Lots. If you look hard enough, you can find many, many regulatory changes that were left out of Dodd-Frank.
For instance, Eliot Spitzer points out that Jamie Dimon, the CEO of JP Morgan Chase, “sits on the board of the New York Federal Reserve Bank—the very organization that is supposed to oversee his bank’s financial practices, the organization that is supposed to issue all sorts of regulations that control what his bank can do, the very organization he has been lobbying to relax the rules about the bets he wants to make...The Fed conflict is so obvious that it defies any possible rationalization or explanation. For a decade, the New York Fed has failed to pick up on any of the significant Wall Street threats: excess leverage, subprime fraud, dangerous concentration in “too big to fail” entities. Maybe the reason is that the board is controlled by the very voices that have been at the root of the failure. There has been not the slightest voice of protest from the board—yet it is a public organization!”
Can’t Wall Street just lean on Congress to stop them?
Possibly. But remember that the most aggressive and effective of Wall Street’s defenders was...Jamie Dimon. And his argument was always that the financial crisis was, in large part, a case of many banks being stupid. But JP Morgan had been smart. And was it really fair to punish JP Morgan for the mistakes of Washington Mutual.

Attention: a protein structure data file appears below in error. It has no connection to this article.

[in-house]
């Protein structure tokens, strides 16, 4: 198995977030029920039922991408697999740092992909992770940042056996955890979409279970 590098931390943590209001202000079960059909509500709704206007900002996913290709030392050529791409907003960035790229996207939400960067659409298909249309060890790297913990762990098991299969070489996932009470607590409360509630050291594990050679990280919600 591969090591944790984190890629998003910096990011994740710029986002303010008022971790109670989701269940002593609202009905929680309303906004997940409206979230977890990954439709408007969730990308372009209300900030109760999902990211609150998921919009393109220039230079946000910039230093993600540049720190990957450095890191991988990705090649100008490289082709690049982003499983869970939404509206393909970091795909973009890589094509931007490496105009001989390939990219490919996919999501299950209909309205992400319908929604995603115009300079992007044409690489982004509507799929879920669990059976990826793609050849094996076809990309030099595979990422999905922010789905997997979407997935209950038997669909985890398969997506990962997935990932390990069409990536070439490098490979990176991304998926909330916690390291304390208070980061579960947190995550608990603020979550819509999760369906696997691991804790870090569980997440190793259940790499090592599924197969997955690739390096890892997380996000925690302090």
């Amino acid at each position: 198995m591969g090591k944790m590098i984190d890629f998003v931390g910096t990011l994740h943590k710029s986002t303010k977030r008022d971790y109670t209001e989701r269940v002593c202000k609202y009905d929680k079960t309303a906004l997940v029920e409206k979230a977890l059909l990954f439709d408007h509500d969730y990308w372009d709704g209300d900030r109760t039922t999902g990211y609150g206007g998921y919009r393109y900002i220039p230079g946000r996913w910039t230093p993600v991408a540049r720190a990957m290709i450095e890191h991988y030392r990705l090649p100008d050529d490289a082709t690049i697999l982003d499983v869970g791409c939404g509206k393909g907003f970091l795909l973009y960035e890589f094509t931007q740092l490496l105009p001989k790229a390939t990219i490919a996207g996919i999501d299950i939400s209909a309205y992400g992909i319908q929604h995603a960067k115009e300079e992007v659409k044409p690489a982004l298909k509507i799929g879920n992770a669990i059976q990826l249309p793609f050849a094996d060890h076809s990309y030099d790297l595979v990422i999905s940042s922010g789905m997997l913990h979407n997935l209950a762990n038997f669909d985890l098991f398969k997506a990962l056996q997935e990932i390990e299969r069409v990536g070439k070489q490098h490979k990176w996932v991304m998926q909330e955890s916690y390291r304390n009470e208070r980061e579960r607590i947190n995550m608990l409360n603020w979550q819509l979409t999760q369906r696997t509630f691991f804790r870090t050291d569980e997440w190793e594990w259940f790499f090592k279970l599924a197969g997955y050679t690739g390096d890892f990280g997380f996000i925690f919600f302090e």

But as Noam Scheiber writes, JP Morgan’s bad trade just annihilated that argument. “We now have ironclad proof—as if we really needed it—that everyone is capable of disastrous stupidity. But that’s the one thing Dimon can’t admit, since it would require him to support intrusive regulations. Stupidity, in Dimon’s mind, is always isolated and explainable, not systemic and unavoidable...[but] almost every mitigating circumstance he cited actually strengthens the case for reform. Dimon made clear that the loss wasn’t the work of a rogue trader: The position was completely authorized, he suggested, just poorly executed and weakly monitored. One shudders to think what might have happened at a less scrupulously-managed bank—of which there are many—when the losses could have escaped detection much longer. ”
What are you more worried about? JP Morgan or Greece.
Oh, Greece. A thousand times Greece. This JP Morgan thing is bad for JP Morgan. What’s going on in Europe might be bad for the global economy. Or, to put it another way, JP Morgan’s losses are something you might be angry about, or smug about, but they’re not something you should be worried about. This isn’t a second financial crisis or anything.
I have more questions, and you haven’t answered them.
Leave them in comments. I’ll try and update this post as appropriate.